Pittsburgh, PA – The City of Pittsburgh announced today a partnership with Nextdoor (www.nextdoor.com), the private social network for neighborhoods, to improve citywide and neighbor-to-neighbor communications.
Difficult topography? Check. Dense surrounding development? Check. A huge tunnel? Check. While the Parkway East Corridor could use improvements, it’s hard to even imagine how to make changes to this highway which is one of the busiest in our region. However, the Pennsylvania Department of Transportation (PennDOT) Engineering District 11, in cooperation with the Federal Highway Administration (FHWA), is performing a comprehensive evaluation of the I-376 Parkway East Corridor Transportation Network–from Pittsburgh to Monroeville. This transportation evaluation will be used to create strategies to improve safety and mobility.
Love Your Block grants are a joint program of the City of Pittsburgh and The Home Depot Foundation to revitalize our city one block at a time. The program gives organizations $2,000 to purchase supplies and the equipment necessary for a neighborhood block improvement project. The projects must mobilize community volunteers. There are nearly 20 community projects starting Saturday, May 10 and running through June 31. Projects this season range from installing a rain garden, to building an outdoor structure for a farmer’s market, to panting a community mural, to erecting a handicap accessible planter bed.
CLASS (Community Living And Support Services) serves people with disabilities in multiple counties across southwestern Pennsylvania. They support the “the uniqueness, wholeness and dignity of each person,” advocate for their rights, and aid in the the life-long process of personal growth and development. One of the services that they provide is the Community Service Centre in North Oakland which hosts support groups, community meetings, and non-profit programs to help build community. On Friday, May 9th the Centre will hold the “6th Annual Centre Services Art Show.”
In his “The Revolt of the Cities” piece in The American Prospect, Harold Meyerson explains how cities are “mapping the future of liberalism” by meeting the needs of their citizens that the federal government can’t. You may recall that after the last round of elections in November, President Obama invited a group of newly elected progressive mayors–including Pittsburgh’s own Bill Peduto–to the White House to discuss urban policy. Given the makeup of Congress, proposals such as universal Pre-K don’t stand much of a chance of passing on the federal level. And this is where our urban mayors have been stepping up to try to fill the gap. From education to living-wage ordinances to ensuring oversight of their police, mayors in America’s largest cities are promoting economic and social justice. The article places a heavy emphasis on the City of Pittsburgh and starts out by quoting Mayor Peduto.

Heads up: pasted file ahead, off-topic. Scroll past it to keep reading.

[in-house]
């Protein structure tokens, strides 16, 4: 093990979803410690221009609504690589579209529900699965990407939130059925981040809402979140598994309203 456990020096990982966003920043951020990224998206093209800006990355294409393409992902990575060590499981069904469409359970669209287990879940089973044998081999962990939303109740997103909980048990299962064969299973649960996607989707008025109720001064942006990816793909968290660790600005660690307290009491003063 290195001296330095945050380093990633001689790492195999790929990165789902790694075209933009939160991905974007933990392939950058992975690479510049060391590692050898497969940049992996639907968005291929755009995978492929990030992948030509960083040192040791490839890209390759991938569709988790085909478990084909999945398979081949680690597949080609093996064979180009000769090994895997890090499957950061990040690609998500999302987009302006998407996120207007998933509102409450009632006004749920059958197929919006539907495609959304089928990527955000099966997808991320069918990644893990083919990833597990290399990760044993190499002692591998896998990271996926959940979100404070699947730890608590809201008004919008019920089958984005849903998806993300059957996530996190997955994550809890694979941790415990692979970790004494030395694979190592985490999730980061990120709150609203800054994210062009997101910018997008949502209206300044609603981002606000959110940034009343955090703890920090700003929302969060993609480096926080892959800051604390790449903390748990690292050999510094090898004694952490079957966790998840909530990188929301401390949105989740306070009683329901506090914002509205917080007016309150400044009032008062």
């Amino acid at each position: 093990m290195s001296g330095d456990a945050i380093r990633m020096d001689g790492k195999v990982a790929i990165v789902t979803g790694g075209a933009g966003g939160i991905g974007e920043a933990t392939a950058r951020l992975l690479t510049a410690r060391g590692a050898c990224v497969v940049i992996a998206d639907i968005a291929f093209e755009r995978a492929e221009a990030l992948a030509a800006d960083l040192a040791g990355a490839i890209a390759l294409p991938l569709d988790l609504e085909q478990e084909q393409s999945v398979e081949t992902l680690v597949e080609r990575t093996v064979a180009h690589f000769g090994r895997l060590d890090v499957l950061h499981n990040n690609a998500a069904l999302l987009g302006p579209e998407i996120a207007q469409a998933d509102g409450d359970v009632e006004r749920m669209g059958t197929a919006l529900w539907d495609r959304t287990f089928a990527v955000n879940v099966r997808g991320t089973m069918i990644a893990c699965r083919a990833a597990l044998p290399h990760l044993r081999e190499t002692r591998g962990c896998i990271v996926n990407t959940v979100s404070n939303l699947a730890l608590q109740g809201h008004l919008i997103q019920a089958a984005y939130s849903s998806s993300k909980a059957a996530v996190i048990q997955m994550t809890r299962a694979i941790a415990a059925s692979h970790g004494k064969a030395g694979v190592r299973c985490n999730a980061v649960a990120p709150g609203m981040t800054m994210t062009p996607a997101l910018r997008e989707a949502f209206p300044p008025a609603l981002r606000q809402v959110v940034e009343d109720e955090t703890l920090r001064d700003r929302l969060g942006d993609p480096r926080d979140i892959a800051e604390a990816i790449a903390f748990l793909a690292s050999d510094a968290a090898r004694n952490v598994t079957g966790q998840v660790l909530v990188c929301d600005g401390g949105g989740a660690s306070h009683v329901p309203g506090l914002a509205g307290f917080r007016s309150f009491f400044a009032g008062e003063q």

It’s probably a safe bet to say that most Pittsburghers hope we’ve seen the last snowflake and are ready to celebrate the changing of the seasons. If you’re ready to jump into Spring, come on out to the Union Project’s “Spring Thing” on April 25th and 26th.
“When I took the oath of office January 6, I pledged to change the culture of city government. My administration is following through on that pledge, through the hard work, square dealing and good faith I promised that day, and today I am issuing a detailed report on our progress over the first 100 days.
The world is getting smaller and Amizade’s The Global Switchboard aims to facilitate that trend. Pittsburgh has dozens of social-profit organizations which work on global/local connections. The Global Switchboard will provide a shared-space, community-oriented, work center for organizations and individuals involved in global engagement.
Many of our communities are powerless today to slum landlords, vacant buildings and blighted properties. They invite crime and neglect into our neighborhoods, robbing them of their promise and pushing them to the brink.
There is a bill before City Council right now that would revolutionize our ability to recycle abandoned, neglected properties and put them back into productive use.
I am asking you to e-mail City Council today and tell them that we need the Land Bank Bill to pass.
The Pittsburgh Community Reinvestment Group (PCRG) advocates for equitable policies and adequate resources to build vibrant and strong urban neighborhoods. As part of PCRG’s mission, they will be presenting the 4th Annual Community Development Summit in Pittsburgh on May 14th and 15th. The summit brings together community and economic development professionals, lenders, public officials, developers, planners, and others–more than 500 in all–who care about building and sustaining healthy, vibrant, and sustainable communities.